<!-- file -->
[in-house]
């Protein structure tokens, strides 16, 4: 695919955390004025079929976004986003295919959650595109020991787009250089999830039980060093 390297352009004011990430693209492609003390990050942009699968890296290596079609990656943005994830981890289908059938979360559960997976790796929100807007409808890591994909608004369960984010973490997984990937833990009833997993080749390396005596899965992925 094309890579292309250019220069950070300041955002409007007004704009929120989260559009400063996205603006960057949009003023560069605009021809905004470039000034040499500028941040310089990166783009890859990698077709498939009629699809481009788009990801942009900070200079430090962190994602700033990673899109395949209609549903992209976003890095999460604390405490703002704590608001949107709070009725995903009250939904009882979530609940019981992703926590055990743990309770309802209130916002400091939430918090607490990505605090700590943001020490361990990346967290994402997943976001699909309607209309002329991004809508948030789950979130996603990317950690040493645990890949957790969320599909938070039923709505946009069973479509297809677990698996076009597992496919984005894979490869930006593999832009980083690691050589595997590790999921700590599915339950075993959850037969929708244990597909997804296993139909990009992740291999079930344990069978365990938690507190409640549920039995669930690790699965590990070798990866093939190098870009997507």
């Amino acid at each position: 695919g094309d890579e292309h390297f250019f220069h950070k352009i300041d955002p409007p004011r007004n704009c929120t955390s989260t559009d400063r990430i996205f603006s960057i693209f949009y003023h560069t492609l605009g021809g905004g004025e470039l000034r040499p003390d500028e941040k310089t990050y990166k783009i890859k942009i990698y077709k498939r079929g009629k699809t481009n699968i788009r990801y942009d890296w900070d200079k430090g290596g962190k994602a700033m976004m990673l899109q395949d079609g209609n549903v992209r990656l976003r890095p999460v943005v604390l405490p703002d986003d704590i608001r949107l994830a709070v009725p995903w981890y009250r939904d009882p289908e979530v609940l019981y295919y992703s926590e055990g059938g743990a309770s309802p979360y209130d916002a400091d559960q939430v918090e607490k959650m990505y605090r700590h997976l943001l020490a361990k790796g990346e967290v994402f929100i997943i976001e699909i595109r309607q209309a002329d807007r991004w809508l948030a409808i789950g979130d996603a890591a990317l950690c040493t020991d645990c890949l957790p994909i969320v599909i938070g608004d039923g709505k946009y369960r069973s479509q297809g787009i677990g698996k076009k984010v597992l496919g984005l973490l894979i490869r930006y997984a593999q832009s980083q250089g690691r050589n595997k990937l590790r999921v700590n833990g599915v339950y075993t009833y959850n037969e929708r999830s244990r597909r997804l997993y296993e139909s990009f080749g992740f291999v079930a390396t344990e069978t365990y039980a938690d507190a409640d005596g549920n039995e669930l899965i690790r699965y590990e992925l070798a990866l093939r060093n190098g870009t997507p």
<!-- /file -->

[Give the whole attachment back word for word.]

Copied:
[in-house]
């Protein structure tokens, strides 16, 4: 695919955390004025079929976004986003295919959650595109020991787009250089999830039980060093 390297352009004011990430693209492609003390990050942009699968890296290596079609990656943005994830981890289908059938979360559960997976790796929100807007409808890591994909608004369960984010973490997984990937833990009833997993080749390396005596899965992925 094309890579292309250019220069950070300041955002409007007004704009929120989260559009400063996205603006960057949009003023560069605009021809905004470039000034040499500028941040310089990166783009890859990698077709498939009629699809481009788009990801942009900070200079430090962190994602700033990673899109395949209609549903992209976003890095999460604390405490703002704590608001949107709070009725995903009250939904009882979530609940019981992703926590055990743990309770309802209130916002400091939430918090607490990505605090700590943001020490361990990346967290994402997943976001699909309607209309002329991004809508948030789950979130996603990317950690040493645990890949957790969320599909938070039923709505946009069973479509297809677990698996076009597992496919984005894979490869930006593999832009980083690691050589595997590790999921700590599915339950075993959850037969929708244990597909997804296993139909990009992740291999079930344990069978365990938690507190409640549920039995669930690790699965590990070798990866093939190098870009997507």
């Amino acid at each position: 695919g094309d890579e292309h390297f250019f220069h950070k352009i300041d955002p409007p004011r007004n704009c929120t955390s989260t559009d400063r990430i996205f603006s960057i693209f949009y003023h560069t492609l605009g021809g905004g004025e470039l000034r040499p003390d500028e941040k310089t990050y990166k783009i890859k942009i990698y077709k498939r079929g009629k699809t481009n699968i788009r990801y942009d890296w900070d200079k430090g290596g962190k994602a700033m976004m990673l899109q395949d079609g209609n549903v992209r990656l976003r890095p999460v943005v604390l405490p703002d986003d704590i608001r949107l994830a709070v009725p995903w981890y009250r939904d009882p289908e979530v609940l019981y295919y992703s926590e055990g059938g743990a309770s309802p979360y209130d916002a400091d559960q939430v918090e607490k959650m990505y605090r700590h997976l943001l020490a361990k790796g990346e967290v994402f929100i997943i976001e699909i595109r309607q209309a002329d807007r991004w809508l948030a409808i789950g979130d996603a890591a990317l950690c040493t020991d645990c890949l957790p994909i969320v599909i938070g608004d039923g709505k946009y369960r069973s479509q297809g787009i677990g698996k076009k984010v597992l496919g984005l973490l894979i490869r930006y997984a593999q832009s980083q250089g690691r050589n595997k990937l590790r999921v700590n833990g599915v339950y075993t009833y959850n037969e929708r999830s244990r597909r997804l997993y296993e139909s990009f080749g992740f291999v079930a390396t344990e069978t365990y039980a938690d507190a409640d005596g549920n039995e669930l899965i690790r699965y590990e992925l070798a990866l093939r060093n190098g870009t997507p």